Chapter 10: Licensing and Community Action
10.4 Facility Licensing
10.4.2 Facility Inspections and Monitoring
10.4.2.4: Agency Collaboration to Safeguard Children in Child Care
The child care licensing, building, fire safety, and health authorities, as well as any other regulators (e.g., environmental, sanitation, and food safety), should work together as a team to safeguard children in child care. The team should eliminate duplication of inspections to create more efficient regulatory efforts. Examples of activities to be coordinated include:
- Inspection of child care facility;
- Reporting and surveillance systems;
- Guidance in managing outbreaks of infectious diseases;
- Preventing exposure of children to hazards;
- Reporting child abuse;
- Training and technical consultation;
- Disaster preparedness and response planning (1).
Regulatory agents should collaborate to educate caregivers/teachers, parents/guardians, health care providers, public health workers, licensors, and employers about their roles in ensuring health and safety in child care settings.
RATIONALEFrequently, caregivers/teachers are burdened by complicated procedures and conflicting requirements to obtain clearance from various authorities to operate. To use limited resources, agencies must avoid contradictions in regulatory codes, simplify inspection procedures, and reduce bureaucratic disincentives to the provision of safe and healthy care for children. When regulatory authorities work as a team, collaboration should focus on establishing the role of each agency in ensuring that necessary services and systems exist to prevent and control health and safety problems in facilities. Each member of the team gains opportunities to learn about the responsibilities of other team members so that close working relationships can be established, conflicts can be resolved, and decisions can be reached. In small states, a state level task force may be sufficient. In larger or more populous states, local task forces may be needed to promote effective use of resources.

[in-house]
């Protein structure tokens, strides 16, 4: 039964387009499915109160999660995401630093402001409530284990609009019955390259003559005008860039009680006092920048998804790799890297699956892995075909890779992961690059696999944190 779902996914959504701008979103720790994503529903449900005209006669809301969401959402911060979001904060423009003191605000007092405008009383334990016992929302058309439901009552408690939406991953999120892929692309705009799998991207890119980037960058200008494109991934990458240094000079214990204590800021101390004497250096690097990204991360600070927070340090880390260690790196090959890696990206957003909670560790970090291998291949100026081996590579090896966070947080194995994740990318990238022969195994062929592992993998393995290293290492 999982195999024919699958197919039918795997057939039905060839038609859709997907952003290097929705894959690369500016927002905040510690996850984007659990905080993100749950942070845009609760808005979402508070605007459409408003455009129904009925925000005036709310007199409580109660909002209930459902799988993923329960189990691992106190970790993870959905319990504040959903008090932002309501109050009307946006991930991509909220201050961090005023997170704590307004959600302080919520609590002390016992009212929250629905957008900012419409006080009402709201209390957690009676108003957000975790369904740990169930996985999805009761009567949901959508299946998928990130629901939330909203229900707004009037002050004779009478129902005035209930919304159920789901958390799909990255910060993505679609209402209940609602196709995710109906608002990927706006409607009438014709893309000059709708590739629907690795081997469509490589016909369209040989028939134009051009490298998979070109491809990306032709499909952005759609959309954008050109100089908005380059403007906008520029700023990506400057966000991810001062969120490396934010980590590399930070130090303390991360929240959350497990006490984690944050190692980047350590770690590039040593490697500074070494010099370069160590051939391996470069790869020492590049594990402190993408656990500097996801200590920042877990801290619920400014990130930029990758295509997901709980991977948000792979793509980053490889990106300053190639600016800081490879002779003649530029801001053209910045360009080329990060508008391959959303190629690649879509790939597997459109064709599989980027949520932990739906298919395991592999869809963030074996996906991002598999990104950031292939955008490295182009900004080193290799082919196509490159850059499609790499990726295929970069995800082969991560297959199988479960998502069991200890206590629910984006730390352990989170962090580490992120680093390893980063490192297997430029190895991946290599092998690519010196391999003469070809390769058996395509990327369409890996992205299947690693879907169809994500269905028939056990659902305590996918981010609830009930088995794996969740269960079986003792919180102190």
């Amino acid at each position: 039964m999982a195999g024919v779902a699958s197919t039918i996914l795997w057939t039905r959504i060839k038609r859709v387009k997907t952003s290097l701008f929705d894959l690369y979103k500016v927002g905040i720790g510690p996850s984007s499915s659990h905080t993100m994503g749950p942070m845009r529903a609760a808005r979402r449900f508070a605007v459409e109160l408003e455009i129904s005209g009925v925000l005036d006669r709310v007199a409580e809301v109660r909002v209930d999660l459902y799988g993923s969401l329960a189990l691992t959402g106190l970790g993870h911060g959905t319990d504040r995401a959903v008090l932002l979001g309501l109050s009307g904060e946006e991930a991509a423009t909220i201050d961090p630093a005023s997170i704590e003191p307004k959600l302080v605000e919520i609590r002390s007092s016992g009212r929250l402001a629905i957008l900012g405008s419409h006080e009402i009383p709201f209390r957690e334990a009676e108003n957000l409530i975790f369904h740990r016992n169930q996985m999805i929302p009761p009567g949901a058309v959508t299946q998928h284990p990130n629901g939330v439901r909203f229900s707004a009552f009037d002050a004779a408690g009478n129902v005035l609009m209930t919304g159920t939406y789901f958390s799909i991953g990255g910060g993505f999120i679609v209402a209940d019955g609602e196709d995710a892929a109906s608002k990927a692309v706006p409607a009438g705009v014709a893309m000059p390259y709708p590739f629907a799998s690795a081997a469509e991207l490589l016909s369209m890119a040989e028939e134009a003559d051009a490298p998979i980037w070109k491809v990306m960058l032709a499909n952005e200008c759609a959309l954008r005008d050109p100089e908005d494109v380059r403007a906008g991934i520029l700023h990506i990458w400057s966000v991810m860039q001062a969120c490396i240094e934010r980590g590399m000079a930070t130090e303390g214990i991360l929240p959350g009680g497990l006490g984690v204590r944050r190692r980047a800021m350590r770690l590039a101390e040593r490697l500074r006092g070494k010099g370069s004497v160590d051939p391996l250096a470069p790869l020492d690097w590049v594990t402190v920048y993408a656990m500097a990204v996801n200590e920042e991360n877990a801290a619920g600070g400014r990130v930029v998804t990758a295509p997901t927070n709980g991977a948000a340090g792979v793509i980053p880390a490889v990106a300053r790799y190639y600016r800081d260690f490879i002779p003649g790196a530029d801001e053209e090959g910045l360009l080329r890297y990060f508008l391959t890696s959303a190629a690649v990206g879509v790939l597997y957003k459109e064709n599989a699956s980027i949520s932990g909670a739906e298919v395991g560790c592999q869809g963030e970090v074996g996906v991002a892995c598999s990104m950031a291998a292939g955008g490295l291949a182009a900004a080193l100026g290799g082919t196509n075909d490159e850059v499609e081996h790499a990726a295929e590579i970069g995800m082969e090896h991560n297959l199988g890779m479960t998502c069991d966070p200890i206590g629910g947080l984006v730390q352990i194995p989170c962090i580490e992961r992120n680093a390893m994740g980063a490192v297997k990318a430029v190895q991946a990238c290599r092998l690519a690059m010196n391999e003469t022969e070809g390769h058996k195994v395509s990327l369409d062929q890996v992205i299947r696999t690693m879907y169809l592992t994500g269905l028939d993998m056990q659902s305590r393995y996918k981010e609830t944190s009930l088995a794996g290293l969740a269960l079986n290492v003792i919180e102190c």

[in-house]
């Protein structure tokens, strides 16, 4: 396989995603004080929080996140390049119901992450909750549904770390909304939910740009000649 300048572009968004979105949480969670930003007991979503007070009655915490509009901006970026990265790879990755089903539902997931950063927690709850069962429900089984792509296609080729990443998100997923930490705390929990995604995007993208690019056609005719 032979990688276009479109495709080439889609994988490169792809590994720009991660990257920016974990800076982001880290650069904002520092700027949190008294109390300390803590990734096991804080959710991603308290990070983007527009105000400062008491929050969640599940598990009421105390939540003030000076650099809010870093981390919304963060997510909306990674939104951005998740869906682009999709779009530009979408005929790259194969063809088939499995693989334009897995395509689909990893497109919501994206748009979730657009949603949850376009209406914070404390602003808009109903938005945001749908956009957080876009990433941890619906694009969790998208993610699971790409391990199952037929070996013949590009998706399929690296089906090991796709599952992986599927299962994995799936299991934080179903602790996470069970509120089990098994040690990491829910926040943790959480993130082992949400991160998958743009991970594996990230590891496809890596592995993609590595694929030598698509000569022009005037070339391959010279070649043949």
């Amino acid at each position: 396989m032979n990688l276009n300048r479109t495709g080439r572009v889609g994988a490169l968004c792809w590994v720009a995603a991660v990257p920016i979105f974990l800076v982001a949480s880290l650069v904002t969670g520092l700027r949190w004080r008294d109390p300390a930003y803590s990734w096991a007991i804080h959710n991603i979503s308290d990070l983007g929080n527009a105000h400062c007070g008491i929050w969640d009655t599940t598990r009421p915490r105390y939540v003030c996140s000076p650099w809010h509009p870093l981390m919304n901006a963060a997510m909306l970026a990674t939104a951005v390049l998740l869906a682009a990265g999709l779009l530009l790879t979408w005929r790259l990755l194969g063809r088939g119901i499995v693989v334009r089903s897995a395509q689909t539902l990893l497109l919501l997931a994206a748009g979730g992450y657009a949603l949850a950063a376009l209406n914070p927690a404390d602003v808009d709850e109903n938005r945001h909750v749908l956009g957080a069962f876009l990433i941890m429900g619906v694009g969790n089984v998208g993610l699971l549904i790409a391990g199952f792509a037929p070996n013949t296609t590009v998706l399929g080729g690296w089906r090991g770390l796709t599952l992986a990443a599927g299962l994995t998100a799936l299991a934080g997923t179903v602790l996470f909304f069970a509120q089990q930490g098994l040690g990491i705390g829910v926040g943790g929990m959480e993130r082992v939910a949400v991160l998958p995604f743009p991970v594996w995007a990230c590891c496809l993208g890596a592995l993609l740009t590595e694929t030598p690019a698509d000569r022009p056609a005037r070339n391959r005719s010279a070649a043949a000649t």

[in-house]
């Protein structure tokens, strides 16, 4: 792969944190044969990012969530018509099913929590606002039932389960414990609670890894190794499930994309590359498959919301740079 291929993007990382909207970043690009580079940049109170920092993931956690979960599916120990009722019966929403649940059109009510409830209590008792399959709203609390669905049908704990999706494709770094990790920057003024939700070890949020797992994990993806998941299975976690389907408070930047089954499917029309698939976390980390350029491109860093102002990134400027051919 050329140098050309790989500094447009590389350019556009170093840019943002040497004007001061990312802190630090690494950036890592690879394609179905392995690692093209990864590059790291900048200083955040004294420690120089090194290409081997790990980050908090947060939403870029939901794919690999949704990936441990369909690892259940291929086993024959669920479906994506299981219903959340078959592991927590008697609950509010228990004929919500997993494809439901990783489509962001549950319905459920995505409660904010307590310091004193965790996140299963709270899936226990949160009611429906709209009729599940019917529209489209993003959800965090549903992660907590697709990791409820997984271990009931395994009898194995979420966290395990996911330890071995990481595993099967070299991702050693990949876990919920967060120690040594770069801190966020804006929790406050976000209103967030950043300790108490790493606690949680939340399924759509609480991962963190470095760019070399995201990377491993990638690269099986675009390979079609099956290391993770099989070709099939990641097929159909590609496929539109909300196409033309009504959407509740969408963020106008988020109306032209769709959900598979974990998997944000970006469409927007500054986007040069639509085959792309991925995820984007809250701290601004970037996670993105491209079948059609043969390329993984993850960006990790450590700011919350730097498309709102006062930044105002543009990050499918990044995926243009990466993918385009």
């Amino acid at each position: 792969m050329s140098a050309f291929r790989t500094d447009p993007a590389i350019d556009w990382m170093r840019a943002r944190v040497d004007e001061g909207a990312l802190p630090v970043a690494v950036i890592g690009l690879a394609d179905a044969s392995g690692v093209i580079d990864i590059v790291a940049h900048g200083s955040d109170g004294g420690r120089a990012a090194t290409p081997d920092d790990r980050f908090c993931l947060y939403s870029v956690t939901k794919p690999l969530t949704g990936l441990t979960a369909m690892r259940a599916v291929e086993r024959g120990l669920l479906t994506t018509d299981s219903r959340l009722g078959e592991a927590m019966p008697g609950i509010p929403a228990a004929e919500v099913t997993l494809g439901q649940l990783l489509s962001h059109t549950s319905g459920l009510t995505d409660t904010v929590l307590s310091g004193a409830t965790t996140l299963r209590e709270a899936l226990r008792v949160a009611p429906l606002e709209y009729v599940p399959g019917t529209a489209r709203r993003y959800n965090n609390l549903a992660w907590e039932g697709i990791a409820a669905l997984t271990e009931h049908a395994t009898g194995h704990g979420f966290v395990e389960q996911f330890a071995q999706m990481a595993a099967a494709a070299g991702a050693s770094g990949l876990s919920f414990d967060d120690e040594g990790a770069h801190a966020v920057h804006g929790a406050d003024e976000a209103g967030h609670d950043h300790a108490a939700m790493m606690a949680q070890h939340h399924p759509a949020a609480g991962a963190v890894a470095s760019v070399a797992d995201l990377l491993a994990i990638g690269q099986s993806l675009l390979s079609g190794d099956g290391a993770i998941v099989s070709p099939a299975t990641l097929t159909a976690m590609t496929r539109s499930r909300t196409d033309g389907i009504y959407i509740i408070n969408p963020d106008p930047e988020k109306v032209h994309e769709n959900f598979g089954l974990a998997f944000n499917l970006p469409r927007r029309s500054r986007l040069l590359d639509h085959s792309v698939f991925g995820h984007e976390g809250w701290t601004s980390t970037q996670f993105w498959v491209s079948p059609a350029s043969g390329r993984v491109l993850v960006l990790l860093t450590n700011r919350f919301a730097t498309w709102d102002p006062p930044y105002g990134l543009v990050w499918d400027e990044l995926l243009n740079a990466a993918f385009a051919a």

COMMENTSThe licensing agency can facilitate communication and collaboration between the child care facility and the state health department, Emergency Medical Services (EMS) agencies, other regulatory agencies, funding agencies, child protection agencies, law enforcement agencies, community service agencies, school districts and school personnel, including school nurses, and local government to safeguard children in child care.
RELATED STANDARDS188.8.131.52 Recognizing and Reporting Suspected Child Abuse, Neglect, and Exploitation
184.108.40.206 Inspection of Indoor and Outdoor Play Areas and Equipment
220.127.116.11 Written Plan and Training for Handling Urgent Medical or Threatening Incidents
18.104.22.168 Review of Written Plan for Urgent Care and Threatening Incidents
22.214.171.124 Disaster Planning, Training, and Communication
126.96.36.199 Written Plan for Seasonal and Pandemic Influenza
188.8.131.52 Emergency and Evacuation Drills Policy
184.108.40.206 Use of Daily Roster During Evacuation Drills
220.127.116.11 Sign-In/Sign-Out System
18.104.22.168 Authorized Persons to Pick Up Child
22.214.171.124 Policy on Actions to Be Followed When No Authorized Person Arrives to Pick Up a Child
126.96.36.199 Documentation of Drop-Off, Pick-Up, Daily Attendance of Child, and Parent/Provider Communication
- American Academy of Pediatrics. Children and disasters. http://www.aap.org/disasters/.